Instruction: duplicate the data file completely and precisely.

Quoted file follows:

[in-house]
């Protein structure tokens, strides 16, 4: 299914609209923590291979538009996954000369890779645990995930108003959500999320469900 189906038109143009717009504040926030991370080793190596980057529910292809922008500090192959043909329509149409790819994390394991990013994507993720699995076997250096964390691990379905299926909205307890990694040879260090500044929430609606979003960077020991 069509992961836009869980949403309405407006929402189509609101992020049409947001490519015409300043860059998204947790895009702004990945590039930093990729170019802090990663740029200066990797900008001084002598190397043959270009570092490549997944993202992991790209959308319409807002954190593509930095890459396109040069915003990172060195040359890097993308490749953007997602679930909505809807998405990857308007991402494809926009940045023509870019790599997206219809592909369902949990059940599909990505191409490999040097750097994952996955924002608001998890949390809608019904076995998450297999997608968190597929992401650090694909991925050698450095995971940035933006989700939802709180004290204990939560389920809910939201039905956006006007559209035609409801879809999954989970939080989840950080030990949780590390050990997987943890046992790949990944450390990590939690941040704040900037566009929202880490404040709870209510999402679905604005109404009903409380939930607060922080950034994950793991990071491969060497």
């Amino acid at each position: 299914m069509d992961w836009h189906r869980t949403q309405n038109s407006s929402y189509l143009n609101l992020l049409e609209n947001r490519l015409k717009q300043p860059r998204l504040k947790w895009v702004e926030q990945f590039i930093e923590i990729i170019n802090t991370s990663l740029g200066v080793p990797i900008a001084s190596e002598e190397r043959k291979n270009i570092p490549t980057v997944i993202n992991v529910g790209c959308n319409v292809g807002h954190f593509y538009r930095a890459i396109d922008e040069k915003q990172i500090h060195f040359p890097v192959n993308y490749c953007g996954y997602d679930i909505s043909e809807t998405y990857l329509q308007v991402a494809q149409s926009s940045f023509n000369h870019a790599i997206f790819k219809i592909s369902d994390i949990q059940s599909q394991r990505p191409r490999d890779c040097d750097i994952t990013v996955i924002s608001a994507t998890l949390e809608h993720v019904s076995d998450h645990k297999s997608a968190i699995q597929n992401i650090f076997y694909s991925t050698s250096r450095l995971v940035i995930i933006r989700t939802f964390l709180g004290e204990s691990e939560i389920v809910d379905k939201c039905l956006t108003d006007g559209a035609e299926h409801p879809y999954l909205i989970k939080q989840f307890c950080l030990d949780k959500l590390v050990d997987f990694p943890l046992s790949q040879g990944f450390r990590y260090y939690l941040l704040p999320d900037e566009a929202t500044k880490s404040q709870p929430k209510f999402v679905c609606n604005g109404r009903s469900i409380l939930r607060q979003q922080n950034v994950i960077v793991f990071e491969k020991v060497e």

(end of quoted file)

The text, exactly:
[in-house]
């Protein structure tokens, strides 16, 4: 299914609209923590291979538009996954000369890779645990995930108003959500999320469900 189906038109143009717009504040926030991370080793190596980057529910292809922008500090192959043909329509149409790819994390394991990013994507993720699995076997250096964390691990379905299926909205307890990694040879260090500044929430609606979003960077020991 069509992961836009869980949403309405407006929402189509609101992020049409947001490519015409300043860059998204947790895009702004990945590039930093990729170019802090990663740029200066990797900008001084002598190397043959270009570092490549997944993202992991790209959308319409807002954190593509930095890459396109040069915003990172060195040359890097993308490749953007997602679930909505809807998405990857308007991402494809926009940045023509870019790599997206219809592909369902949990059940599909990505191409490999040097750097994952996955924002608001998890949390809608019904076995998450297999997608968190597929992401650090694909991925050698450095995971940035933006989700939802709180004290204990939560389920809910939201039905956006006007559209035609409801879809999954989970939080989840950080030990949780590390050990997987943890046992790949990944450390990590939690941040704040900037566009929202880490404040709870209510999402679905604005109404009903409380939930607060922080950034994950793991990071491969060497």
């Amino acid at each position: 299914m069509d992961w836009h189906r869980t949403q309405n038109s407006s929402y189509l143009n609101l992020l049409e609209n947001r490519l015409k717009q300043p860059r998204l504040k947790w895009v702004e926030q990945f590039i930093e923590i990729i170019n802090t991370s990663l740029g200066v080793p990797i900008a001084s190596e002598e190397r043959k291979n270009i570092p490549t980057v997944i993202n992991v529910g790209c959308n319409v292809g807002h954190f593509y538009r930095a890459i396109d922008e040069k915003q990172i500090h060195f040359p890097v192959n993308y490749c953007g996954y997602d679930i909505s043909e809807t998405y990857l329509q308007v991402a494809q149409s926009s940045f023509n000369h870019a790599i997206f790819k219809i592909s369902d994390i949990q059940s599909q394991r990505p191409r490999d890779c040097d750097i994952t990013v996955i924002s608001a994507t998890l949390e809608h993720v019904s076995d998450h645990k297999s997608a968190i699995q597929n992401i650090f076997y694909s991925t050698s250096r450095l995971v940035i995930i933006r989700t939802f964390l709180g004290e204990s691990e939560i389920v809910d379905k939201c039905l956006t108003d006007g559209a035609e299926h409801p879809y999954l909205i989970k939080q989840f307890c950080l030990d949780k959500l590390v050990d997987f990694p943890l046992s790949q040879g990944f450390r990590y260090y939690l941040l704040p999320d900037e566009a929202t500044k880490s404040q709870p929430k209510f999402v679905c609606n604005g109404r009903s469900i409380l939930r607060q979003q922080n950034v994950i960077v793991f990071e491969k020991v060497e």